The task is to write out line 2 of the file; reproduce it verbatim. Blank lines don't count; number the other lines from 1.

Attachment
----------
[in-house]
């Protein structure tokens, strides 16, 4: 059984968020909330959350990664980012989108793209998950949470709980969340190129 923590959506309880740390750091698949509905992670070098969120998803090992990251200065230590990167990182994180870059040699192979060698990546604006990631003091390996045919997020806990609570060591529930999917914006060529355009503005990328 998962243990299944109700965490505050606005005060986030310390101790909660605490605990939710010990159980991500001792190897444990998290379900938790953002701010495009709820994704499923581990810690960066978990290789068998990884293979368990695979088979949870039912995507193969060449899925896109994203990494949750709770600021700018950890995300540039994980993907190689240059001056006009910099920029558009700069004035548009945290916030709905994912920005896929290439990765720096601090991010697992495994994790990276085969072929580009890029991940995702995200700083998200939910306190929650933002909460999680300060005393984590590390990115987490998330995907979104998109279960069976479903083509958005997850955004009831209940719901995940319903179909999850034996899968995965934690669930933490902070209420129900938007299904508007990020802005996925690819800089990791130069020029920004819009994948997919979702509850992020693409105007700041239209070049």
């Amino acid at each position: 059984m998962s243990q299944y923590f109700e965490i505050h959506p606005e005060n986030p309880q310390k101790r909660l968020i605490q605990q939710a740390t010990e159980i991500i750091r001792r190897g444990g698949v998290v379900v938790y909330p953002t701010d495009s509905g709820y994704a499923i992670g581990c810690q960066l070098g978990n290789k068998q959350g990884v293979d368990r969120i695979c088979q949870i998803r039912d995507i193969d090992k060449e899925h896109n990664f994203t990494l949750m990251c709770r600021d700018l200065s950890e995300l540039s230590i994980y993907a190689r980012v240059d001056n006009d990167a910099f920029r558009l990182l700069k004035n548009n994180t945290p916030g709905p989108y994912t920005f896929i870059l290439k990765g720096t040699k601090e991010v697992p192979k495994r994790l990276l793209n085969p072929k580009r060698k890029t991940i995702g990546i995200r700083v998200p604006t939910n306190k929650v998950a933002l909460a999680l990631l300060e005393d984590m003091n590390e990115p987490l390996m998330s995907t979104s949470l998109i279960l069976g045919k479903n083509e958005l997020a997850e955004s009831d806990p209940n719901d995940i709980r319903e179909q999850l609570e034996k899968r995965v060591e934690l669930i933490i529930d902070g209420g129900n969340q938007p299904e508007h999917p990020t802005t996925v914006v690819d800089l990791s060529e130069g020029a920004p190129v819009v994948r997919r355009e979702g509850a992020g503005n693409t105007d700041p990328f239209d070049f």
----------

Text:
């Protein structure tokens, strides 16, 4: 059984968020909330959350990664980012989108793209998950949470709980969340190129 923590959506309880740390750091698949509905992670070098969120998803090992990251200065230590990167990182994180870059040699192979060698990546604006990631003091390996045919997020806990609570060591529930999917914006060529355009503005990328 998962243990299944109700965490505050606005005060986030310390101790909660605490605990939710010990159980991500001792190897444990998290379900938790953002701010495009709820994704499923581990810690960066978990290789068998990884293979368990695979088979949870039912995507193969060449899925896109994203990494949750709770600021700018950890995300540039994980993907190689240059001056006009910099920029558009700069004035548009945290916030709905994912920005896929290439990765720096601090991010697992495994994790990276085969072929580009890029991940995702995200700083998200939910306190929650933002909460999680300060005393984590590390990115987490998330995907979104998109279960069976479903083509958005997850955004009831209940719901995940319903179909999850034996899968995965934690669930933490902070209420129900938007299904508007990020802005996925690819800089990791130069020029920004819009994948997919979702509850992020693409105007700041239209070049």